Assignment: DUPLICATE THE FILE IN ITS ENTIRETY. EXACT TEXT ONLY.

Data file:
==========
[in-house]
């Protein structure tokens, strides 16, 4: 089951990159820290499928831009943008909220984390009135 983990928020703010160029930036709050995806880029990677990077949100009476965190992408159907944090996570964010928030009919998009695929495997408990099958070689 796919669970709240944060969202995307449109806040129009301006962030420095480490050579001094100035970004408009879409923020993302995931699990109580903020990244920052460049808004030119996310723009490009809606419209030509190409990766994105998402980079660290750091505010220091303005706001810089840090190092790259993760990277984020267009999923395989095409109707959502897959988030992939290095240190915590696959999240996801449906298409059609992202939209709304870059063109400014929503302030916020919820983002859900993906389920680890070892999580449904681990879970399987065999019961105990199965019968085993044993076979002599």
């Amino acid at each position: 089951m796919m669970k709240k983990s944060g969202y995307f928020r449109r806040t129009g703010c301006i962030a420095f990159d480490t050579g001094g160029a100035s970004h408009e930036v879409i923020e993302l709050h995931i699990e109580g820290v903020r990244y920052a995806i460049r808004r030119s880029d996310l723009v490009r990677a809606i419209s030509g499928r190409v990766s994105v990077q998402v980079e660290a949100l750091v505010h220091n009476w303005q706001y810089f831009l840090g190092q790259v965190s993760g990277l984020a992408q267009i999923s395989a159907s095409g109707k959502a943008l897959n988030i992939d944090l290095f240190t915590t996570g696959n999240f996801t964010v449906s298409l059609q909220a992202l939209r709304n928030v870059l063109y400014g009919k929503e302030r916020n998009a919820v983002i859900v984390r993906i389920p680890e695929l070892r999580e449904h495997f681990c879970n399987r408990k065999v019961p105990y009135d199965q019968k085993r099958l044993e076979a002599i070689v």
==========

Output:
[in-house]
């Protein structure tokens, strides 16, 4: 089951990159820290499928831009943008909220984390009135 983990928020703010160029930036709050995806880029990677990077949100009476965190992408159907944090996570964010928030009919998009695929495997408990099958070689 796919669970709240944060969202995307449109806040129009301006962030420095480490050579001094100035970004408009879409923020993302995931699990109580903020990244920052460049808004030119996310723009490009809606419209030509190409990766994105998402980079660290750091505010220091303005706001810089840090190092790259993760990277984020267009999923395989095409109707959502897959988030992939290095240190915590696959999240996801449906298409059609992202939209709304870059063109400014929503302030916020919820983002859900993906389920680890070892999580449904681990879970399987065999019961105990199965019968085993044993076979002599």
């Amino acid at each position: 089951m796919m669970k709240k983990s944060g969202y995307f928020r449109r806040t129009g703010c301006i962030a420095f990159d480490t050579g001094g160029a100035s970004h408009e930036v879409i923020e993302l709050h995931i699990e109580g820290v903020r990244y920052a995806i460049r808004r030119s880029d996310l723009v490009r990677a809606i419209s030509g499928r190409v990766s994105v990077q998402v980079e660290a949100l750091v505010h220091n009476w303005q706001y810089f831009l840090g190092q790259v965190s993760g990277l984020a992408q267009i999923s395989a159907s095409g109707k959502a943008l897959n988030i992939d944090l290095f240190t915590t996570g696959n999240f996801t964010v449906s298409l059609q909220a992202l939209r709304n928030v870059l063109y400014g009919k929503e302030r916020n998009a919820v983002i859900v984390r993906i389920p680890e695929l070892r999580e449904h495997f681990c879970n399987r408990k065999v019961p105990y009135d199965q019968k085993r099958l044993e076979a002599i070689v």